Cathedral or “vaulted” ceilings occur in many types of homes, and particularly in homes of contemporary design. Cathedral ceilings often require special consideration when re-roofing a home as the absence of an attic space and, oftentimes, the absence of adequate ventilation raise serious issues to be addressed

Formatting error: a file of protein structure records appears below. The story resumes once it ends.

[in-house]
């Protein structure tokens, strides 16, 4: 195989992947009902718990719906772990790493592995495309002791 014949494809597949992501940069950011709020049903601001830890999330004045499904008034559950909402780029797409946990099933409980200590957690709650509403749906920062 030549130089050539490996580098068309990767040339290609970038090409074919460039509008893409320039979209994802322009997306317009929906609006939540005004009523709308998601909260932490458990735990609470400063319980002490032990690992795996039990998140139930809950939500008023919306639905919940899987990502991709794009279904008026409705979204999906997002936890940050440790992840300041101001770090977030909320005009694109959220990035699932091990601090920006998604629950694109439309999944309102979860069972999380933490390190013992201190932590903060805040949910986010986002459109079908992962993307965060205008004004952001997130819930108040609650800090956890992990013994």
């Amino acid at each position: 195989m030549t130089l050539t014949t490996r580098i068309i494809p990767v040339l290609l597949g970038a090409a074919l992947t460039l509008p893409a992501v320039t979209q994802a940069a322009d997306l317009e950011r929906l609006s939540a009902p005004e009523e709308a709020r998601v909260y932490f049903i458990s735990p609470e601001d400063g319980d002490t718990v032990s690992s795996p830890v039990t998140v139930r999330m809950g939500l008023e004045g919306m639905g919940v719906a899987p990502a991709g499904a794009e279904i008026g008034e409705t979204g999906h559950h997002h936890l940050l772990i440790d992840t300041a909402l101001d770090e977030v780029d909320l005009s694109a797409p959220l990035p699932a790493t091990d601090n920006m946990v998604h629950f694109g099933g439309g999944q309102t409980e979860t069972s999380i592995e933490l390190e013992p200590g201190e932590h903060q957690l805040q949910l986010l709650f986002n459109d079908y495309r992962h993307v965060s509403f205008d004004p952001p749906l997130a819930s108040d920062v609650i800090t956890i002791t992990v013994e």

There are numerous designs of cathedral ceilings. Some include limited attic space and ventilation while others are completely “closed” and still others are constructed using stress skin roof panels. It is important to analyze each cathedral ceiling individually and then do additional research as appropriate based upon the structural details. In some cathedral ceilings, the roof deck is exposed on the bottom side. In these instances, attention must be paid to fastener length and pull-out resistance (refer to Technical Bulletin #49). In other cases, these ceilings are constructed of stress skin “sandwich” panels (see Technical Bulletin #26). Often, with cathedral ceilings, the property owners are desperate to gain additional insulation value. See Technical Bulletin #57 for details on how to do this without jeopardizing the integrity of the roof system. Ideally, cathedral ceilings will be constructed so as to allow a vented airspace on top of an insulated area. Please refer to Technical Bulletin #15 dealing with moisture and ventilation. Yet another issue with cathedral ceilings can sometimes be sound transmission. Refer to Technical Bulletin #3 on this subject.